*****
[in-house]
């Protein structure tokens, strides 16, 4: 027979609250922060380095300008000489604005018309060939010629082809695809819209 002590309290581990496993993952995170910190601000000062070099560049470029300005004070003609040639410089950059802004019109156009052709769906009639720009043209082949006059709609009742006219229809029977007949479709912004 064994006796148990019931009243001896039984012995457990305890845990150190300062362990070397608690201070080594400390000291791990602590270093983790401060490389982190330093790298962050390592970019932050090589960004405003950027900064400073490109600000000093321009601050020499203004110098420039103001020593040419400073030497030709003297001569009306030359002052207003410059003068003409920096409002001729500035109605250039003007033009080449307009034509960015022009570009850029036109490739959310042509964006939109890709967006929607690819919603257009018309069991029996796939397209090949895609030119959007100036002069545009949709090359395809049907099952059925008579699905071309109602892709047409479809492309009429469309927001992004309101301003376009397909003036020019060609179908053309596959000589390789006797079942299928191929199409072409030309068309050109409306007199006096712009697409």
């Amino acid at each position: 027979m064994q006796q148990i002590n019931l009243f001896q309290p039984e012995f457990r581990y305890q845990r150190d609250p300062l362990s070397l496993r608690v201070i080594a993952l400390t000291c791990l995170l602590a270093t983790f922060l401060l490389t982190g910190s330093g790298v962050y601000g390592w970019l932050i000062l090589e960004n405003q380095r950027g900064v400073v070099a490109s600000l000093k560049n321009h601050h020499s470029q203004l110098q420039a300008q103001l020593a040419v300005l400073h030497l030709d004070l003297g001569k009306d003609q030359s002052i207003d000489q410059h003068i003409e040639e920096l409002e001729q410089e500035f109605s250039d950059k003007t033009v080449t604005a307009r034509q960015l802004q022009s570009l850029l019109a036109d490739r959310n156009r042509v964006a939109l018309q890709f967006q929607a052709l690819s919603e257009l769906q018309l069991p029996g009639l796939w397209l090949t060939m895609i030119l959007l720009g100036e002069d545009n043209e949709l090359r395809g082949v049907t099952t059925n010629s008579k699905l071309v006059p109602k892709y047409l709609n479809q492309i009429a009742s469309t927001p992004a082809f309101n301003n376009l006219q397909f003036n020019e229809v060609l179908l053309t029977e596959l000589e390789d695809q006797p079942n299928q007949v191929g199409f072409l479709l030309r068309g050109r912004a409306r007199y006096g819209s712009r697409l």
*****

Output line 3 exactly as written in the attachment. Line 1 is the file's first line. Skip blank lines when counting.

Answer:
């Amino acid at each position: 027979m064994q006796q148990i002590n019931l009243f001896q309290p039984e012995f457990r581990y305890q845990r150190d609250p300062l362990s070397l496993r608690v201070i080594a993952l400390t000291c791990l995170l602590a270093t983790f922060l401060l490389t982190g910190s330093g790298v962050y601000g390592w970019l932050i000062l090589e960004n405003q380095r950027g900064v400073v070099a490109s600000l000093k560049n321009h601050h020499s470029q203004l110098q420039a300008q103001l020593a040419v300005l400073h030497l030709d004070l003297g001569k009306d003609q030359s002052i207003d000489q410059h003068i003409e040639e920096l409002e001729q410089e500035f109605s250039d950059k003007t033009v080449t604005a307009r034509q960015l802004q022009s570009l850029l019109a036109d490739r959310n156009r042509v964006a939109l018309q890709f967006q929607a052709l690819s919603e257009l769906q018309l069991p029996g009639l796939w397209l090949t060939m895609i030119l959007l720009g100036e002069d545009n043209e949709l090359r395809g082949v049907t099952t059925n010629s008579k699905l071309v006059p109602k892709y047409l709609n479809q492309i009429a009742s469309t927001p992004a082809f309101n301003n376009l006219q397909f003036n020019e229809v060609l179908l053309t029977e596959l000589e390789d695809q006797p079942n299928q007949v191929g199409f072409l479709l030309r068309g050109r912004a409306r007199y006096g819209s712009r697409l």